Describing himself as "kind of fiscally conservative in this area," Gorman—who also is president of HPA-The Catalyst (APTA's Health Policy and Administration Section)—says he doesn't like to spend or borrow money for what he sees as "risky" purchases. "I like to know what the return on investment will be. So if I'm going to buy something to use in a clinic, I want to know how it's going to add value to the practice and to the experience of the patient."

    Zeroing in on a device's TCO goes a long way toward answering such questions, Gorman says—and on occasion it results in no purchase at all. "When there's new equipment coming out all the time, and it's actually better than what came before it, sometimes it turns out that your best option is to lease or, if it's for student classroom use, to just see if it can be borrowed," he notes.

    From Every Angle Possible

    One PT who tries to look at every purchase from every angle in his effort to avoid future cost-related surprises is Robert Latz, PT, DPT. The chief information officer at Trinity Rehabilitation Services, a multistate contract therapy provider, Latz likes to use the example of an all-in-1 office printer to illustrate how life-cycle costing can be of use. "We may choose the most cost-effective unit on the market by price, features, and ink costs," he notes, "but what if that machine also comes with a hard drive that keeps a digital copy of each fax or printout, and what if there's a $20-per-month subscription fee for updates and repairs to that hard drive?" With electronic storage, Latz points out, there is no need to print out confirmations of each fax produced, so less paper and ink would be used, and therapists would spend less time waiting for additional copies.

    On the other hand, Latz continues, because the device now is holding protected health information (PHI), additional care and safeguarding steps are required, which might need to be included in the TCO. There are other considerations as well—from the cost to create, complete, and maintain the business associate agreement that is required for this type of machine, to the cost associated with wiping and destroying stored PHI at the end of the product's life. "The additional costs may or may not be worth it, considering the benefits provided," he says. "The key is to be aware of those costs and make the decision with as much information as possible."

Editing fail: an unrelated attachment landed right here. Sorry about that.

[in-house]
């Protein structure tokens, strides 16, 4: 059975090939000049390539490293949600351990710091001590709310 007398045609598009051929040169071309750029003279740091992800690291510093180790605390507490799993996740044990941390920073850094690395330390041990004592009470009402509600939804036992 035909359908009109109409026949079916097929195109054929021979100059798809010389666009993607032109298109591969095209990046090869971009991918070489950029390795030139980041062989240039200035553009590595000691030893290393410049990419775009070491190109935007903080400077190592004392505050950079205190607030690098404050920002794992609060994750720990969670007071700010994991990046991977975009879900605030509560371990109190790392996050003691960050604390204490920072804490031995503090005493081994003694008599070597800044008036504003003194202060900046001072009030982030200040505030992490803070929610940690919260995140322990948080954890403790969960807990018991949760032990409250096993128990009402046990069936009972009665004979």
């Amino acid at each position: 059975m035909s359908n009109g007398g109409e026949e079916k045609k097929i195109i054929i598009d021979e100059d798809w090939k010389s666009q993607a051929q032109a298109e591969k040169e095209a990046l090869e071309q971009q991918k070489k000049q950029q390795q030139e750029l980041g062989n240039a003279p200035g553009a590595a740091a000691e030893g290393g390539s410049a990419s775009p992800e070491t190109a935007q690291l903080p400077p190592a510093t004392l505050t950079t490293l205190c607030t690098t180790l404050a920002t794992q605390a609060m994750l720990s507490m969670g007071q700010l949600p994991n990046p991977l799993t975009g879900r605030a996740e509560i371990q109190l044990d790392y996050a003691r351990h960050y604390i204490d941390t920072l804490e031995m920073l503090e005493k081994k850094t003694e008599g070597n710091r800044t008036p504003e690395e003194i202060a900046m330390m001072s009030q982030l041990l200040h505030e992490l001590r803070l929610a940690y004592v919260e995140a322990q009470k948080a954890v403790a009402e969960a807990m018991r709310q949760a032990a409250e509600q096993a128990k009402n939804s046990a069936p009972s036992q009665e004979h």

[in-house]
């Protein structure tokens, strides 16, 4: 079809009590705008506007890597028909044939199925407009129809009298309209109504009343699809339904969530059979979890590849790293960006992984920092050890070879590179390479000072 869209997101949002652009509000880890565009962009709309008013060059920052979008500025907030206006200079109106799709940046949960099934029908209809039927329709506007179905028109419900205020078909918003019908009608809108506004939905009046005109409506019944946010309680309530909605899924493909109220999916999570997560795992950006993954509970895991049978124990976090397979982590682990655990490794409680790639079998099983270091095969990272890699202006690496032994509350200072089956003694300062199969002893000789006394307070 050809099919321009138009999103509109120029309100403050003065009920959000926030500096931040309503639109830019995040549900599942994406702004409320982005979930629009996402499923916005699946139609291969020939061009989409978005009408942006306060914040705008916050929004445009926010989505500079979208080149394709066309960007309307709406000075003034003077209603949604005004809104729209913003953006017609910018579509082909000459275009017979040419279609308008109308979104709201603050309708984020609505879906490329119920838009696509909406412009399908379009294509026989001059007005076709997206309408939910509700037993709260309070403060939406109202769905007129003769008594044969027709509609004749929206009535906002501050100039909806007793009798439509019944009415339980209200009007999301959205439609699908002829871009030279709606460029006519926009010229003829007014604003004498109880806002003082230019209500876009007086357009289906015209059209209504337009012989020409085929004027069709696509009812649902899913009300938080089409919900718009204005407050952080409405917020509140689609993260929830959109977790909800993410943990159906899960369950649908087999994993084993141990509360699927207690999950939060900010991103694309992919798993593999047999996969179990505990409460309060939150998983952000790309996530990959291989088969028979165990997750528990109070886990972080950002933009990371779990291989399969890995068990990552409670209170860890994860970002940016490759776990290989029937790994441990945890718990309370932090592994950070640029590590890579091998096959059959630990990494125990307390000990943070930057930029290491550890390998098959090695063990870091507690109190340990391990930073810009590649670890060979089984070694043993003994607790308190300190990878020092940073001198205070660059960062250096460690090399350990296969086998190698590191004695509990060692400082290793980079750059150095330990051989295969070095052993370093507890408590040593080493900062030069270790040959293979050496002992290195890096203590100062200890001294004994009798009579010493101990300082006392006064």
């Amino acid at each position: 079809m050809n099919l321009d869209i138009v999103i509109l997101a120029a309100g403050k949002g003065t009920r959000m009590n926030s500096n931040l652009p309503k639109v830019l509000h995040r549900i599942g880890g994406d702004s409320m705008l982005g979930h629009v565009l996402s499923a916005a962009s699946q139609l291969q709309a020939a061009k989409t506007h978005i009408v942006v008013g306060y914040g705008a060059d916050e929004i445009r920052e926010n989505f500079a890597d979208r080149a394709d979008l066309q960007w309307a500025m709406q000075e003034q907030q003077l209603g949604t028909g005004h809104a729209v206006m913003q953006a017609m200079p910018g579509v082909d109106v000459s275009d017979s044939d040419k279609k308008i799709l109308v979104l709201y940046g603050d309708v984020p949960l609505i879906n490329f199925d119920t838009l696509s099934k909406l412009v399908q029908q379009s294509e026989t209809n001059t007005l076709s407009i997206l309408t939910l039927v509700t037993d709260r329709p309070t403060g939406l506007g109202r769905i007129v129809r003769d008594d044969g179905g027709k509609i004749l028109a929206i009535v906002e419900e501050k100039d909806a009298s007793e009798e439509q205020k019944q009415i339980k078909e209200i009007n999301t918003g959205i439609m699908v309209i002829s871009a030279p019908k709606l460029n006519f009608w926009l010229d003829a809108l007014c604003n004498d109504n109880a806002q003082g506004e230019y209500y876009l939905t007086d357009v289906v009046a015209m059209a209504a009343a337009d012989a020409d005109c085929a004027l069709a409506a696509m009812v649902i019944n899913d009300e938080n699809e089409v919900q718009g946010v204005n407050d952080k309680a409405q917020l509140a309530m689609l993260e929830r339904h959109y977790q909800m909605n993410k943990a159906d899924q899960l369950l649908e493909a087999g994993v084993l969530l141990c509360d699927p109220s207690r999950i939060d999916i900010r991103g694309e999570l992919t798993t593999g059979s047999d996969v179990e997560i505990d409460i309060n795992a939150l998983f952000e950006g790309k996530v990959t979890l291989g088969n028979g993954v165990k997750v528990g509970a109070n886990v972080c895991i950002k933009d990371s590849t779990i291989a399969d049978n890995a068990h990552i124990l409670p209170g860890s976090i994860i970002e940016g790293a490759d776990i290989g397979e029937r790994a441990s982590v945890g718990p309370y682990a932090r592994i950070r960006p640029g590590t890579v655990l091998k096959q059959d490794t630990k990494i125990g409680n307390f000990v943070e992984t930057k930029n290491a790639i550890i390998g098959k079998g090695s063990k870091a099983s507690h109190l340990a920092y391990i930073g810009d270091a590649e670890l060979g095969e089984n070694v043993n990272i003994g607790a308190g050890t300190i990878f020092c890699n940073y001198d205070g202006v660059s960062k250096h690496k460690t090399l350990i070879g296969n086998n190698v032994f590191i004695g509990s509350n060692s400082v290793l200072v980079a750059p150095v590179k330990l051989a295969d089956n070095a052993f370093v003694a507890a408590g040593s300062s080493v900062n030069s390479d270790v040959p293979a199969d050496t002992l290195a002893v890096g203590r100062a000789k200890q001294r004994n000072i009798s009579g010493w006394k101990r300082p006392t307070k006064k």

Of course, getting that information often is the main challenge. "For me," notes Oeffner, "it's usually a matter of getting everything in writing. If the sales price is set by the vendor, it should be right there in your quote, and it should also appear in your contract." In addition, she says, she always negotiates. "These companies very much want to sell you their equipment, so they're usually willing to work with you to maximize your capital budget."

    With that in mind, she says she's made it her habit to drill equipment vendors with a list of pointed questions designed to find the bottom line. "Everything's on the table: What is it going to cost us for installation? Will there be upgrades coming, and are there costs associated with them? What does the maintenance contract look like? What about removal at the end of the equipment's life?"

    Oeffner's facility recently replaced a large piece of equipment that it would have had to pay to have removed if disposal hadn't been negotiated upfront. She says, "In that case we planned for a trade-in, so getting rid of it wouldn't cost us anything at all."